It is a great question and a mistake that many investors make. Liquidate and "Move Your investments to Cash" typically means to sell ALL of your investments when you are scared, feel the market will decline and "cash out" to money market accounts. This should be contrasted with selling investments to rebalance, re-invest or to pay off debt, etc (that are NORMAL reasons to sell stocks).
I hear this talked about a LOT on my radio show (The STA Money Hour on 950AM KPRC in Houston). Right now people are calling in and saying "I hate Trump...he's gong to destroy America" or "The market seems high now and I don't want to lose money again"...when that happens, typically the next sentence is usually "should I sell it all (or iliquidate) and move to cash?".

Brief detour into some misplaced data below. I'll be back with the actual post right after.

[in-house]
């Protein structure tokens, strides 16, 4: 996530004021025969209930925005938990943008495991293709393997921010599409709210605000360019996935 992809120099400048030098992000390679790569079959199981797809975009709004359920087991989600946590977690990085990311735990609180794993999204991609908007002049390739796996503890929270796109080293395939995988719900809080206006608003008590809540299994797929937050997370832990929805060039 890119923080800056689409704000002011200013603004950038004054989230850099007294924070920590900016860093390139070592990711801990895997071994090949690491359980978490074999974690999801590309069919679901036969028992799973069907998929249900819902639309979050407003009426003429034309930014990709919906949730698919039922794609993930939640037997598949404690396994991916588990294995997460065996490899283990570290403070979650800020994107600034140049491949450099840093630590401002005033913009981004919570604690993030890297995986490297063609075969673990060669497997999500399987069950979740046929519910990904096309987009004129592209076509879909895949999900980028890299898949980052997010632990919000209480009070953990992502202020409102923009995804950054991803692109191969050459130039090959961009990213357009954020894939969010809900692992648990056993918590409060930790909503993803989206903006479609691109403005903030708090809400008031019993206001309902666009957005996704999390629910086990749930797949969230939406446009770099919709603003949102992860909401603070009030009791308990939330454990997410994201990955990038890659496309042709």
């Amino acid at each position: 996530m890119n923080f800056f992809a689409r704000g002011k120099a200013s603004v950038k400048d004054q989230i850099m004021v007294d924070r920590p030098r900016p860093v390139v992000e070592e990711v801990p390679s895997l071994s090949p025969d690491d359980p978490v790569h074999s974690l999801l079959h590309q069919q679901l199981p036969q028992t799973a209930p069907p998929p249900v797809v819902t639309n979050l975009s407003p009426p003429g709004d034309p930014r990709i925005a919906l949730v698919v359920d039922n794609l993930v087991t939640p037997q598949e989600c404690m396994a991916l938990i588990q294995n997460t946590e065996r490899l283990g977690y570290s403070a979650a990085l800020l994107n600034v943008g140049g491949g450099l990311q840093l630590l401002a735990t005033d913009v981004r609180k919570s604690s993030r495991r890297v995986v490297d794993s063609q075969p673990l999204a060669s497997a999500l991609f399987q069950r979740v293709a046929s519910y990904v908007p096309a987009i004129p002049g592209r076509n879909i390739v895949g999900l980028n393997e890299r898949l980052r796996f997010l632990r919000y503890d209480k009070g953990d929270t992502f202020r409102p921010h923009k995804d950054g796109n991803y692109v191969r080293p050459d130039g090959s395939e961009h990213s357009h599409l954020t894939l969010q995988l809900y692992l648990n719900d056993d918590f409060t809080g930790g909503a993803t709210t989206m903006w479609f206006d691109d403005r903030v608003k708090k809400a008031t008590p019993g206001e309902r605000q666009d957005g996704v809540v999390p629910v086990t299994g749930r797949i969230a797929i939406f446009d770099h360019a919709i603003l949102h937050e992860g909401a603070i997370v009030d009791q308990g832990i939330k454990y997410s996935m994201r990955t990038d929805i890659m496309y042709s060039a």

That is typically a bad idea based on market fear...fear and greed are the biggest motivators to buy and sell in the market. Instead, you should have a disciplined plan as to when you want to buy or sell...AND have that plan in place when you are in a good place (not motivated by fear and greed.
Aligned with this, let me point you to a few articles I wrote or were quoted in that may be interesting to you based on why or why not to "liquidate and go to cash":